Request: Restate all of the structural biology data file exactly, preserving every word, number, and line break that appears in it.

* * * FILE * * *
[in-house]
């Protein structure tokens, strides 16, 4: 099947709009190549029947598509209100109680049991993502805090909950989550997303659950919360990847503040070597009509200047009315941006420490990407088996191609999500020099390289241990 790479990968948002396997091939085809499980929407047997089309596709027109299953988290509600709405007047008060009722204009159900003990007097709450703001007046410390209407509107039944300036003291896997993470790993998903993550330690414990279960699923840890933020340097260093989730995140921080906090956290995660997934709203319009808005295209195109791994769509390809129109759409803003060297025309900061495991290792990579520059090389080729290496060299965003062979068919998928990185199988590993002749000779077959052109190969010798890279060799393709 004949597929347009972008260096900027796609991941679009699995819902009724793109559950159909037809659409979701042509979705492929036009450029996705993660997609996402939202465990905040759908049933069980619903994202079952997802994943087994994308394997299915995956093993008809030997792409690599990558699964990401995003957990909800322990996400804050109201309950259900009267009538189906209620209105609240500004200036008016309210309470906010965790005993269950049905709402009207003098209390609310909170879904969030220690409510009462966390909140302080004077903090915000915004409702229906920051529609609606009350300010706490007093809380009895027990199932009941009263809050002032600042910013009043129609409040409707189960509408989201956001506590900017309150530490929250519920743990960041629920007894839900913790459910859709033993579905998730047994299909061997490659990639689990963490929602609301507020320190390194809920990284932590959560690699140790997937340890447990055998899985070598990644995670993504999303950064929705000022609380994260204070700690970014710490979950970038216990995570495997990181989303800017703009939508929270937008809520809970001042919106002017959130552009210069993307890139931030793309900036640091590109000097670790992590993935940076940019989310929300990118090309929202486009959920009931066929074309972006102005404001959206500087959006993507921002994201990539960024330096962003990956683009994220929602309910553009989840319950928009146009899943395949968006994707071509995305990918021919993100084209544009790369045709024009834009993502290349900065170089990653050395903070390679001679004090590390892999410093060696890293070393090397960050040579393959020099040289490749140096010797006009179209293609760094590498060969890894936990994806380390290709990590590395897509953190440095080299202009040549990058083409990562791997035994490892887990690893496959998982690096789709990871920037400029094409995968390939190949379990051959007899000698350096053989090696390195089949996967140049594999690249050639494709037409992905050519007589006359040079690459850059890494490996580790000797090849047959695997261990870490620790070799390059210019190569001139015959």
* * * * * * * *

[in-house]
């Protein structure tokens, strides 16, 4: 099947709009190549029947598509209100109680049991993502805090909950989550997303659950919360990847503040070597009509200047009315941006420490990407088996191609999500020099390289241990 790479990968948002396997091939085809499980929407047997089309596709027109299953988290509600709405007047008060009722204009159900003990007097709450703001007046410390209407509107039944300036003291896997993470790993998903993550330690414990279960699923840890933020340097260093989730995140921080906090956290995660997934709203319009808005295209195109791994769509390809129109759409803003060297025309900061495991290792990579520059090389080729290496060299965003062979068919998928990185199988590993002749000779077959052109190969010798890279060799393709 004949597929347009972008260096900027796609991941679009699995819902009724793109559950159909037809659409979701042509979705492929036009450029996705993660997609996402939202465990905040759908049933069980619903994202079952997802994943087994994308394997299915995956093993008809030997792409690599990558699964990401995003957990909800322990996400804050109201309950259900009267009538189906209620209105609240500004200036008016309210309470906010965790005993269950049905709402009207003098209390609310909170879904969030220690409510009462966390909140302080004077903090915000915004409702229906920051529609609606009350300010706490007093809380009895027990199932009941009263809050002032600042910013009043129609409040409707189960509408989201956001506590900017309150530490929250519920743990960041629920007894839900913790459910859709033993579905998730047994299909061997490659990639689990963490929602609301507020320190390194809920990284932590959560690699140790997937340890447990055998899985070598990644995670993504999303950064929705000022609380994260204070700690970014710490979950970038216990995570495997990181989303800017703009939508929270937008809520809970001042919106002017959130552009210069993307890139931030793309900036640091590109000097670790992590993935940076940019989310929300990118090309929202486009959920009931066929074309972006102005404001959206500087959006993507921002994201990539960024330096962003990956683009994220929602309910553009989840319950928009146009899943395949968006994707071509995305990918021919993100084209544009790369045709024009834009993502290349900065170089990653050395903070390679001679004090590390892999410093060696890293070393090397960050040579393959020099040289490749140096010797006009179209293609760094590498060969890894936990994806380390290709990590590395897509953190440095080299202009040549990058083409990562791997035994490892887990690893496959998982690096789709990871920037400029094409995968390939190949379990051959007899000698350096053989090696390195089949996967140049594999690249050639494709037409992905050519007589006359040079690459850059890494490996580790000797090849047959695997261990870490620790070799390059210019190569001139015959």